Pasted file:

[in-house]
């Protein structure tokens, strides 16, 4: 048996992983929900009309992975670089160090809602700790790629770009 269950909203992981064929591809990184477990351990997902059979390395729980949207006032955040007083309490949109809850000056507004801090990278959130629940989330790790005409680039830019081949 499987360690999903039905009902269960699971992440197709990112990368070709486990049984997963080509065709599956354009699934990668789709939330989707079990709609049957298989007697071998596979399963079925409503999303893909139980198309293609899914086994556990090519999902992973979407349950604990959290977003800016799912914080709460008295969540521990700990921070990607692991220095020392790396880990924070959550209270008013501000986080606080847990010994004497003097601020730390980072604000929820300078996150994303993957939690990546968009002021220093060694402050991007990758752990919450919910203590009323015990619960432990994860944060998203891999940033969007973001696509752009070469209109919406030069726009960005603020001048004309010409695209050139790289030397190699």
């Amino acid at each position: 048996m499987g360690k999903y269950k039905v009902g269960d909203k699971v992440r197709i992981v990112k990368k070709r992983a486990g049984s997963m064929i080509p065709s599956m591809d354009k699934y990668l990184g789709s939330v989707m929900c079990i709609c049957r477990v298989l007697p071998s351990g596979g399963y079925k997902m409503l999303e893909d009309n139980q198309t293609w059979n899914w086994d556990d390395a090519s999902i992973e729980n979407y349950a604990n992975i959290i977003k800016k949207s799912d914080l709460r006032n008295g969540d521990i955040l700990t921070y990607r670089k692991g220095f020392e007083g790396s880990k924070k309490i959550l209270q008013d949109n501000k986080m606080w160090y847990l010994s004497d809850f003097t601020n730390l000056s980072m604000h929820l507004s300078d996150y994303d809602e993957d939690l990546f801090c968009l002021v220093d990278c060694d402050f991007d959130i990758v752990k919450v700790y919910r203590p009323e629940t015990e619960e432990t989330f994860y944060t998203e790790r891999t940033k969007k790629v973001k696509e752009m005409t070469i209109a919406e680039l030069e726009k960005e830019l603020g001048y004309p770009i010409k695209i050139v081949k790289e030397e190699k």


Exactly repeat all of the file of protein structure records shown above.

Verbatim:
[in-house]
């Protein structure tokens, strides 16, 4: 048996992983929900009309992975670089160090809602700790790629770009 269950909203992981064929591809990184477990351990997902059979390395729980949207006032955040007083309490949109809850000056507004801090990278959130629940989330790790005409680039830019081949 499987360690999903039905009902269960699971992440197709990112990368070709486990049984997963080509065709599956354009699934990668789709939330989707079990709609049957298989007697071998596979399963079925409503999303893909139980198309293609899914086994556990090519999902992973979407349950604990959290977003800016799912914080709460008295969540521990700990921070990607692991220095020392790396880990924070959550209270008013501000986080606080847990010994004497003097601020730390980072604000929820300078996150994303993957939690990546968009002021220093060694402050991007990758752990919450919910203590009323015990619960432990994860944060998203891999940033969007973001696509752009070469209109919406030069726009960005603020001048004309010409695209050139790289030397190699």
């Amino acid at each position: 048996m499987g360690k999903y269950k039905v009902g269960d909203k699971v992440r197709i992981v990112k990368k070709r992983a486990g049984s997963m064929i080509p065709s599956m591809d354009k699934y990668l990184g789709s939330v989707m929900c079990i709609c049957r477990v298989l007697p071998s351990g596979g399963y079925k997902m409503l999303e893909d009309n139980q198309t293609w059979n899914w086994d556990d390395a090519s999902i992973e729980n979407y349950a604990n992975i959290i977003k800016k949207s799912d914080l709460r006032n008295g969540d521990i955040l700990t921070y990607r670089k692991g220095f020392e007083g790396s880990k924070k309490i959550l209270q008013d949109n501000k986080m606080w160090y847990l010994s004497d809850f003097t601020n730390l000056s980072m604000h929820l507004s300078d996150y994303d809602e993957d939690l990546f801090c968009l002021v220093d990278c060694d402050f991007d959130i990758v752990k919450v700790y919910r203590p009323e629940t015990e619960e432990t989330f994860y944060t998203e790790r891999t940033k969007k790629v973001k696509e752009m005409t070469i209109a919406e680039l030069e726009k960005e830019l603020g001048y004309p770009i010409k695209i050139v081949k790289e030397e190699k």